PositiveBookreporterThe search for the killer, labeled by the authorities as \'The Monster,\' takes the traditional twists and turns of the series. The most interesting aspect of these mystery/thrillers comes from Begley’s portrayal of the life of wealth in New York City and Sag Harbor ... The series captures a great deal of that life in its descriptions of dinners, cocktails and weekend trips that are entertaining and make the plots different from your typical detective thriller. But Killer\'s Choice then takes a plot turn that can only be described as quite disturbing. No spoilers from me, but if you have read the first two books, you will want to read the third and then look forward to the next installment. I was not at all prepared for the twist, but I am anxious to discover what happens next to Captain Jack Dana.
PositiveBookreporter... lighthearted but detailed ... a charming account of America in the early 20th century ... Any reader who has ever traveled around or across America by car can appreciate what Guinn has captured ... Guinn provides readers with colorful and insightful portraits of these two giants of American industry ... a wonderful biography and historical narrative. It reminds us of bygone eras and a changing America when the landscape of our nation was forever impacted by the invention and production of the automobile. As you journey on your summer road trip, Guinn’s engaging work may be the perfect accompaniment to your trip, wherever your destination may be.
PositiveBookreporterBeaufort has a secret past, and it is his life from decades ago that makes We Were Killers Once such an enjoyable mystery ... Carlo’s involvement in the plot makes We Were Killers Once the best entry in the series, as it provides readers with far more information about his life, as well as the life he shares with his wife. All of this humanizes Brigid Quinn in ways more entertaining than in the previous novels. Seeing the human side of our protagonist makes her a far more compelling character, and it will be interesting to see where Masterman takes her in future installments.
PositiveBookreporterThere is something almost mysterious about Coffin’s memoir. His remembrances of his bouts in the ring are a mixture of mystery and mayhem as he describes his fights in a manner that exalts the battle, while at the same time recognizing that the contests are often nothing more than glorified bar fights ... A quick glance at the dust jacket of Roughhouse Friday informs readers that whatever demons Coffin may have battled have been conquered. He is now a published author and a professor of creative writing at the University of New Hampshire. His memoir is a hopeful and endearing account of part of that journey.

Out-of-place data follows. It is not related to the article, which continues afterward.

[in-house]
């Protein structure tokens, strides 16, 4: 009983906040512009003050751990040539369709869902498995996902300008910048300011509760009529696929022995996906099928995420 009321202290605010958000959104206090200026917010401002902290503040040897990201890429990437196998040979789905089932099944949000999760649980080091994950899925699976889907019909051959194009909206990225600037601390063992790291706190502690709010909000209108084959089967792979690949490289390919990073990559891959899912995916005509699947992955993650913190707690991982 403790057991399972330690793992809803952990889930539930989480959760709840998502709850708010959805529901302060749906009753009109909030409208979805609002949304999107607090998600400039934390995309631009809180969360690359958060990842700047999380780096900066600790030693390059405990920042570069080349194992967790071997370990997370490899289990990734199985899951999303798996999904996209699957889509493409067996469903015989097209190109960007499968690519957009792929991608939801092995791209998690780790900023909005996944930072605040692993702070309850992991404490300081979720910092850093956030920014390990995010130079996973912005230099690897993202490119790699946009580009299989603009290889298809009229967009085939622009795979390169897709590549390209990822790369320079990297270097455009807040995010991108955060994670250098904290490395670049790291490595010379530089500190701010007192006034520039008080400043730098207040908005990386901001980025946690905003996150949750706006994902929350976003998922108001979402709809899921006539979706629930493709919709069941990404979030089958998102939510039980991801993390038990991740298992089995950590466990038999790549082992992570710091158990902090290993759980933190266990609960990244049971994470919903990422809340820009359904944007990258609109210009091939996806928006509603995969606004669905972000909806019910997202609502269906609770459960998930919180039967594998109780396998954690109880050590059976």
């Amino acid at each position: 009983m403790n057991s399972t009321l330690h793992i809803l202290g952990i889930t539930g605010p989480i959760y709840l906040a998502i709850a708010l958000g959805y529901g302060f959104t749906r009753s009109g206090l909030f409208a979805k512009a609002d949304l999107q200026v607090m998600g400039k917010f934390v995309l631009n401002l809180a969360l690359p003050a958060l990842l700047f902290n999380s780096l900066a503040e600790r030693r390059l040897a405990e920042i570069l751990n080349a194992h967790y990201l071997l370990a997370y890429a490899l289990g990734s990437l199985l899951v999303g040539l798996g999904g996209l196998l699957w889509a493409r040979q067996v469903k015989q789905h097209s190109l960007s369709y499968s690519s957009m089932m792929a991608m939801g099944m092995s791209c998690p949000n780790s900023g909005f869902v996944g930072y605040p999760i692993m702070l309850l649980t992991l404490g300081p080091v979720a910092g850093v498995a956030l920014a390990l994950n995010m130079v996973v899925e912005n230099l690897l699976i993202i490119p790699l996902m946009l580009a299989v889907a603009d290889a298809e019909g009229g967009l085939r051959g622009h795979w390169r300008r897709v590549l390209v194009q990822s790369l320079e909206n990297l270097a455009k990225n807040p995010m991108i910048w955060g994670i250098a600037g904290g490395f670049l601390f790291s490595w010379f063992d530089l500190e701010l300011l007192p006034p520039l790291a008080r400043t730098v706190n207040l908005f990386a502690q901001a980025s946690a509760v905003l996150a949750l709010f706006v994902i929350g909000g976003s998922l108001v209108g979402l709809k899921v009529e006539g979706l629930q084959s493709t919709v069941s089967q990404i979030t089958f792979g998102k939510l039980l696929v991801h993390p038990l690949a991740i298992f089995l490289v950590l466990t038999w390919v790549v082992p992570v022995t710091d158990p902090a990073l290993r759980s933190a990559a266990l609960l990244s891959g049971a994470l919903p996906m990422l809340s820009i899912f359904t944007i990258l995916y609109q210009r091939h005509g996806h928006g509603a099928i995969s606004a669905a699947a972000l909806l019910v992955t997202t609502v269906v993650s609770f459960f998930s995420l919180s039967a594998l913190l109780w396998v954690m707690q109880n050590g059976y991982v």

PositiveBookreporter... combines the best elements of biography and history to present a significant account of the Spanish-American War, as well as an entertaining profile of the war’s most celebrated hero, Teddy Roosevelt ... As a historical account, it is a reminder of how far our nation has come as a world power, but how we struggle today with the obligations that come with that power.
PositiveBookReporterThere is an important lesson from this poignant and inspiring biography ... Throughout his ordeal, Elliott never lost faith in America. His eventual vindication overcame the political fear and distortion prevalent in the 1950s. At this moment in our history, viewing his life through the words of his son can provide us with optimism for the future.
PositiveBookReporterAtkinson has written a brilliant military and diplomatic history of the war that created the greatest nation in the world ... he reminds us how far we have come in 244 years, but also how the issues surrounding the nation’s birth continue to perplex us to this day ... Atkinson covers the diplomacy with as much precision as the battles. There will be many \'how interesting, I never knew that\' observations as readers sink their teeth into this opening volume. Detailed history made readable and entertaining is an unbeatable combination. Atkinson’s book promises to portray the American Revolution in a new and vivid account for any student of America’s creation.